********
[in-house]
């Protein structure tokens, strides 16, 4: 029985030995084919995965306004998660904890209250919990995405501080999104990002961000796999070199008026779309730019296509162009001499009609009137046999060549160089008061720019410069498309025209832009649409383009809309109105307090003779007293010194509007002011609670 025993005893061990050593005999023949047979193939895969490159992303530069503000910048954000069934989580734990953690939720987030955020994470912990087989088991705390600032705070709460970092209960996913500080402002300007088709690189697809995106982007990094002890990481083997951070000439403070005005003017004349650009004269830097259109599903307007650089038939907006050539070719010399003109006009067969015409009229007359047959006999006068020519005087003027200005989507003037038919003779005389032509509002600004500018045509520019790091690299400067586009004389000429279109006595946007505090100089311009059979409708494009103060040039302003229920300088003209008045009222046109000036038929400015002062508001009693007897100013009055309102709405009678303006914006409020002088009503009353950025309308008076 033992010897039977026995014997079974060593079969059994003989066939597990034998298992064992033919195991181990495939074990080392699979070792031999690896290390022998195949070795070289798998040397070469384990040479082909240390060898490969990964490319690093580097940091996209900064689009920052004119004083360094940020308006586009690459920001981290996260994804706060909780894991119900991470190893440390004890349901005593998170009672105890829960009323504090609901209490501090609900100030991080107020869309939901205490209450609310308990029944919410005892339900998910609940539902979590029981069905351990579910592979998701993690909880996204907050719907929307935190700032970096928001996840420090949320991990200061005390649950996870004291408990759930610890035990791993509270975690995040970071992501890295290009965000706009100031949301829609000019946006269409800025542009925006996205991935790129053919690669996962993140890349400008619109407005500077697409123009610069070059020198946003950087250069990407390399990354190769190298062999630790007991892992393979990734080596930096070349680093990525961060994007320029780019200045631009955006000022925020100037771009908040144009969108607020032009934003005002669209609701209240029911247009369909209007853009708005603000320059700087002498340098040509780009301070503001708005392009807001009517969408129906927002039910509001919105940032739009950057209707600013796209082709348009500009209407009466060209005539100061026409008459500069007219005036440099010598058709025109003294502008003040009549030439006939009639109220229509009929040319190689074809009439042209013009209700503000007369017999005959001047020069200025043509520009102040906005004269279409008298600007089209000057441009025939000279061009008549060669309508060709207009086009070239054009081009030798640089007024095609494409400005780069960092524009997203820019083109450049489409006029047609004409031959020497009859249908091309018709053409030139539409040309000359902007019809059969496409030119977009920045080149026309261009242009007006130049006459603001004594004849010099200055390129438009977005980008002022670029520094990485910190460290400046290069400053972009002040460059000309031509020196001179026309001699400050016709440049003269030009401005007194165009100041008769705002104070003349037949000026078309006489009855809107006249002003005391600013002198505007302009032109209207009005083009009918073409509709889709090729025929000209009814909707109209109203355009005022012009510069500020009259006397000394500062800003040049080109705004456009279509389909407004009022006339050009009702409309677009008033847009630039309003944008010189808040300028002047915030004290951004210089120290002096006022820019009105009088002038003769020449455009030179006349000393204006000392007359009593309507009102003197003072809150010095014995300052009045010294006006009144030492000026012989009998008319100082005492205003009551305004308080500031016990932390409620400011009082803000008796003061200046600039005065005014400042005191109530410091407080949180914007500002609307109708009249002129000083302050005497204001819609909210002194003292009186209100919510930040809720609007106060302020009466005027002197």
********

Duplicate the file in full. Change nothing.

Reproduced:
[in-house]
């Protein structure tokens, strides 16, 4: 029985030995084919995965306004998660904890209250919990995405501080999104990002961000796999070199008026779309730019296509162009001499009609009137046999060549160089008061720019410069498309025209832009649409383009809309109105307090003779007293010194509007002011609670 025993005893061990050593005999023949047979193939895969490159992303530069503000910048954000069934989580734990953690939720987030955020994470912990087989088991705390600032705070709460970092209960996913500080402002300007088709690189697809995106982007990094002890990481083997951070000439403070005005003017004349650009004269830097259109599903307007650089038939907006050539070719010399003109006009067969015409009229007359047959006999006068020519005087003027200005989507003037038919003779005389032509509002600004500018045509520019790091690299400067586009004389000429279109006595946007505090100089311009059979409708494009103060040039302003229920300088003209008045009222046109000036038929400015002062508001009693007897100013009055309102709405009678303006914006409020002088009503009353950025309308008076 033992010897039977026995014997079974060593079969059994003989066939597990034998298992064992033919195991181990495939074990080392699979070792031999690896290390022998195949070795070289798998040397070469384990040479082909240390060898490969990964490319690093580097940091996209900064689009920052004119004083360094940020308006586009690459920001981290996260994804706060909780894991119900991470190893440390004890349901005593998170009672105890829960009323504090609901209490501090609900100030991080107020869309939901205490209450609310308990029944919410005892339900998910609940539902979590029981069905351990579910592979998701993690909880996204907050719907929307935190700032970096928001996840420090949320991990200061005390649950996870004291408990759930610890035990791993509270975690995040970071992501890295290009965000706009100031949301829609000019946006269409800025542009925006996205991935790129053919690669996962993140890349400008619109407005500077697409123009610069070059020198946003950087250069990407390399990354190769190298062999630790007991892992393979990734080596930096070349680093990525961060994007320029780019200045631009955006000022925020100037771009908040144009969108607020032009934003005002669209609701209240029911247009369909209007853009708005603000320059700087002498340098040509780009301070503001708005392009807001009517969408129906927002039910509001919105940032739009950057209707600013796209082709348009500009209407009466060209005539100061026409008459500069007219005036440099010598058709025109003294502008003040009549030439006939009639109220229509009929040319190689074809009439042209013009209700503000007369017999005959001047020069200025043509520009102040906005004269279409008298600007089209000057441009025939000279061009008549060669309508060709207009086009070239054009081009030798640089007024095609494409400005780069960092524009997203820019083109450049489409006029047609004409031959020497009859249908091309018709053409030139539409040309000359902007019809059969496409030119977009920045080149026309261009242009007006130049006459603001004594004849010099200055390129438009977005980008002022670029520094990485910190460290400046290069400053972009002040460059000309031509020196001179026309001699400050016709440049003269030009401005007194165009100041008769705002104070003349037949000026078309006489009855809107006249002003005391600013002198505007302009032109209207009005083009009918073409509709889709090729025929000209009814909707109209109203355009005022012009510069500020009259006397000394500062800003040049080109705004456009279509389909407004009022006339050009009702409309677009008033847009630039309003944008010189808040300028002047915030004290951004210089120290002096006022820019009105009088002038003769020449455009030179006349000393204006000392007359009593309507009102003197003072809150010095014995300052009045010294006006009144030492000026012989009998008319100082005492205003009551305004308080500031016990932390409620400011009082803000008796003061200046600039005065005014400042005191109530410091407080949180914007500002609307109708009249002129000083302050005497204001819609909210002194003292009186209100919510930040809720609007106060302020009466005027002197």